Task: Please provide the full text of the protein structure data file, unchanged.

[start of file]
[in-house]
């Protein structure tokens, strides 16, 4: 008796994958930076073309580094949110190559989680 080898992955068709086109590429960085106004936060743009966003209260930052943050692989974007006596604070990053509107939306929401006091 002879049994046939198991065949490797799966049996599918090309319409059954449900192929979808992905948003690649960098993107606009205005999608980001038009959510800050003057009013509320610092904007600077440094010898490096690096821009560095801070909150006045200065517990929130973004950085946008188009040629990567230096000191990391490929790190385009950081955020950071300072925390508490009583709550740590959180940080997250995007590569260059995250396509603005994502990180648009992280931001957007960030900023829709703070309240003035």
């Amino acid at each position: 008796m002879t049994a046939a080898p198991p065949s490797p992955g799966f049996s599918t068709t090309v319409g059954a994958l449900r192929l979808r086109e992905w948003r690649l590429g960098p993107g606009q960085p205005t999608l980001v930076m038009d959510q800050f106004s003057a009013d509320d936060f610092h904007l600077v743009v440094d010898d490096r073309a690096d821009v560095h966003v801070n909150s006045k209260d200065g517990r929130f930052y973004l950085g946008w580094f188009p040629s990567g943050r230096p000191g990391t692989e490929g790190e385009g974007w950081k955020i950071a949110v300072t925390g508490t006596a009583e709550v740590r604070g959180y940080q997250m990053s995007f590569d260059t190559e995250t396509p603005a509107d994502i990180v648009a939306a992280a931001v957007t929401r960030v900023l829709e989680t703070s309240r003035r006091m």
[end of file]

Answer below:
[in-house]
């Protein structure tokens, strides 16, 4: 008796994958930076073309580094949110190559989680 080898992955068709086109590429960085106004936060743009966003209260930052943050692989974007006596604070990053509107939306929401006091 002879049994046939198991065949490797799966049996599918090309319409059954449900192929979808992905948003690649960098993107606009205005999608980001038009959510800050003057009013509320610092904007600077440094010898490096690096821009560095801070909150006045200065517990929130973004950085946008188009040629990567230096000191990391490929790190385009950081955020950071300072925390508490009583709550740590959180940080997250995007590569260059995250396509603005994502990180648009992280931001957007960030900023829709703070309240003035």
């Amino acid at each position: 008796m002879t049994a046939a080898p198991p065949s490797p992955g799966f049996s599918t068709t090309v319409g059954a994958l449900r192929l979808r086109e992905w948003r690649l590429g960098p993107g606009q960085p205005t999608l980001v930076m038009d959510q800050f106004s003057a009013d509320d936060f610092h904007l600077v743009v440094d010898d490096r073309a690096d821009v560095h966003v801070n909150s006045k209260d200065g517990r929130f930052y973004l950085g946008w580094f188009p040629s990567g943050r230096p000191g990391t692989e490929g790190e385009g974007w950081k955020i950071a949110v300072t925390g508490t006596a009583e709550v740590r604070g959180y940080q997250m990053s995007f590569d260059t190559e995250t396509p603005a509107d994502i990180v648009a939306a992280a931001v957007t929401r960030v900023l829709e989680t703070s309240r003035r006091m």